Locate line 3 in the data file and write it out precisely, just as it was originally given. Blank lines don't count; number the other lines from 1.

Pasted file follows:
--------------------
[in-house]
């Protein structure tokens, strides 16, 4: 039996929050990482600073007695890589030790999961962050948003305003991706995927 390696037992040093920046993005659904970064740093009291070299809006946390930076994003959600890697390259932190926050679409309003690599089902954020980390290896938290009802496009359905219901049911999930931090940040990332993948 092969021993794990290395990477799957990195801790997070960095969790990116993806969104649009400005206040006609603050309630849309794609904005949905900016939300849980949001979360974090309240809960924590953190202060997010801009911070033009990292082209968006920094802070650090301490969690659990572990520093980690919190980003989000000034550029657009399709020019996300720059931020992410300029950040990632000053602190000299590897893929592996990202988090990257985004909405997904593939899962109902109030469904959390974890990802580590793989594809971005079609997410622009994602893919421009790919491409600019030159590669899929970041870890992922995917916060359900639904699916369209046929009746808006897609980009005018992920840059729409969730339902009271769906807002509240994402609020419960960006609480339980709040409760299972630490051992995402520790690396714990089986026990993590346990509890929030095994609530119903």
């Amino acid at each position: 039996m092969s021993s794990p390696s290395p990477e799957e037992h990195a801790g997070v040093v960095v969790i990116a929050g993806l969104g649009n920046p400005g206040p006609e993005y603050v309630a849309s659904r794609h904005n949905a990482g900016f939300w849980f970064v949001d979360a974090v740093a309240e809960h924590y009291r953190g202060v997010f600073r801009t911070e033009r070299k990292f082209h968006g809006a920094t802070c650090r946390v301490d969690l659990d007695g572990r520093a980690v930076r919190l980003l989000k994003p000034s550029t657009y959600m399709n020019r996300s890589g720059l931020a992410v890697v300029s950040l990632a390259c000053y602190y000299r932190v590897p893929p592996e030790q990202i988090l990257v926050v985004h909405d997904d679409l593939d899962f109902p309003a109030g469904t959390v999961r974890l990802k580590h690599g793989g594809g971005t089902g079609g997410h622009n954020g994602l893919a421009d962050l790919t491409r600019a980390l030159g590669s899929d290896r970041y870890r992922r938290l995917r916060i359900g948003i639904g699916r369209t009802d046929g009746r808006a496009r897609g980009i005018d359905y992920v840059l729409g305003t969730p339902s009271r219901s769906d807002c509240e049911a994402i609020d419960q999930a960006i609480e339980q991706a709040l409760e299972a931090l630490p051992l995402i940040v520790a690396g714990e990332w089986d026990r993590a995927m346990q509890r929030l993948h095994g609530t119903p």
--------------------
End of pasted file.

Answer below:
């Amino acid at each position: 039996m092969s021993s794990p390696s290395p990477e799957e037992h990195a801790g997070v040093v960095v969790i990116a929050g993806l969104g649009n920046p400005g206040p006609e993005y603050v309630a849309s659904r794609h904005n949905a990482g900016f939300w849980f970064v949001d979360a974090v740093a309240e809960h924590y009291r953190g202060v997010f600073r801009t911070e033009r070299k990292f082209h968006g809006a920094t802070c650090r946390v301490d969690l659990d007695g572990r520093a980690v930076r919190l980003l989000k994003p000034s550029t657009y959600m399709n020019r996300s890589g720059l931020a992410v890697v300029s950040l990632a390259c000053y602190y000299r932190v590897p893929p592996e030790q990202i988090l990257v926050v985004h909405d997904d679409l593939d899962f109902p309003a109030g469904t959390v999961r974890l990802k580590h690599g793989g594809g971005t089902g079609g997410h622009n954020g994602l893919a421009d962050l790919t491409r600019a980390l030159g590669s899929d290896r970041y870890r992922r938290l995917r916060i359900g948003i639904g699916r369209t009802d046929g009746r808006a496009r897609g980009i005018d359905y992920v840059l729409g305003t969730p339902s009271r219901s769906d807002c509240e049911a994402i609020d419960q999930a960006i609480e339980q991706a709040l409760e299972a931090l630490p051992l995402i940040v520790a690396g714990e990332w089986d026990r993590a995927m346990q509890r929030l993948h095994g609530t119903p």